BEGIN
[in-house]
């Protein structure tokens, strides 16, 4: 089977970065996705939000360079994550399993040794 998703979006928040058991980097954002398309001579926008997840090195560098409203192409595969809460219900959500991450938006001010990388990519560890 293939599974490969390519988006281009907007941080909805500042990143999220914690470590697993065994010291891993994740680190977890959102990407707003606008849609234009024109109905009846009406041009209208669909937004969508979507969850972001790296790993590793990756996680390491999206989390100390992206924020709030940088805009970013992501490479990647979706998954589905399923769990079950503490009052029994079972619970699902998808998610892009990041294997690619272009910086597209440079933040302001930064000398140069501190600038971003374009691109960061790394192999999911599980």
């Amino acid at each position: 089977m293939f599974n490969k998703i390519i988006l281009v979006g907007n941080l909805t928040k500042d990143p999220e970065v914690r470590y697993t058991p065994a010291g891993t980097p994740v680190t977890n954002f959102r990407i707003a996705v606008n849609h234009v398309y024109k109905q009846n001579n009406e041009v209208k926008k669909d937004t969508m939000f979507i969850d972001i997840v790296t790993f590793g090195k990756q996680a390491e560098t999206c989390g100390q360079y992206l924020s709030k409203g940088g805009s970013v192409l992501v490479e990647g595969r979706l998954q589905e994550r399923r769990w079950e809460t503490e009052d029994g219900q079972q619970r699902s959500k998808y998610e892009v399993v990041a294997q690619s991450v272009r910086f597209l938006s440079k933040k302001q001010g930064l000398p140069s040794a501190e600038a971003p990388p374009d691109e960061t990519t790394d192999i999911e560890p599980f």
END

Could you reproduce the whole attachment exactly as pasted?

[in-house]
């Protein structure tokens, strides 16, 4: 089977970065996705939000360079994550399993040794 998703979006928040058991980097954002398309001579926008997840090195560098409203192409595969809460219900959500991450938006001010990388990519560890 293939599974490969390519988006281009907007941080909805500042990143999220914690470590697993065994010291891993994740680190977890959102990407707003606008849609234009024109109905009846009406041009209208669909937004969508979507969850972001790296790993590793990756996680390491999206989390100390992206924020709030940088805009970013992501490479990647979706998954589905399923769990079950503490009052029994079972619970699902998808998610892009990041294997690619272009910086597209440079933040302001930064000398140069501190600038971003374009691109960061790394192999999911599980």
């Amino acid at each position: 089977m293939f599974n490969k998703i390519i988006l281009v979006g907007n941080l909805t928040k500042d990143p999220e970065v914690r470590y697993t058991p065994a010291g891993t980097p994740v680190t977890n954002f959102r990407i707003a996705v606008n849609h234009v398309y024109k109905q009846n001579n009406e041009v209208k926008k669909d937004t969508m939000f979507i969850d972001i997840v790296t790993f590793g090195k990756q996680a390491e560098t999206c989390g100390q360079y992206l924020s709030k409203g940088g805009s970013v192409l992501v490479e990647g595969r979706l998954q589905e994550r399923r769990w079950e809460t503490e009052d029994g219900q079972q619970r699902s959500k998808y998610e892009v399993v990041a294997q690619s991450v272009r910086f597209l938006s440079k933040k302001q001010g930064l000398p140069s040794a501190e600038a971003p990388p374009d691109e960061t990519t790394d192999i999911e560890p599980f």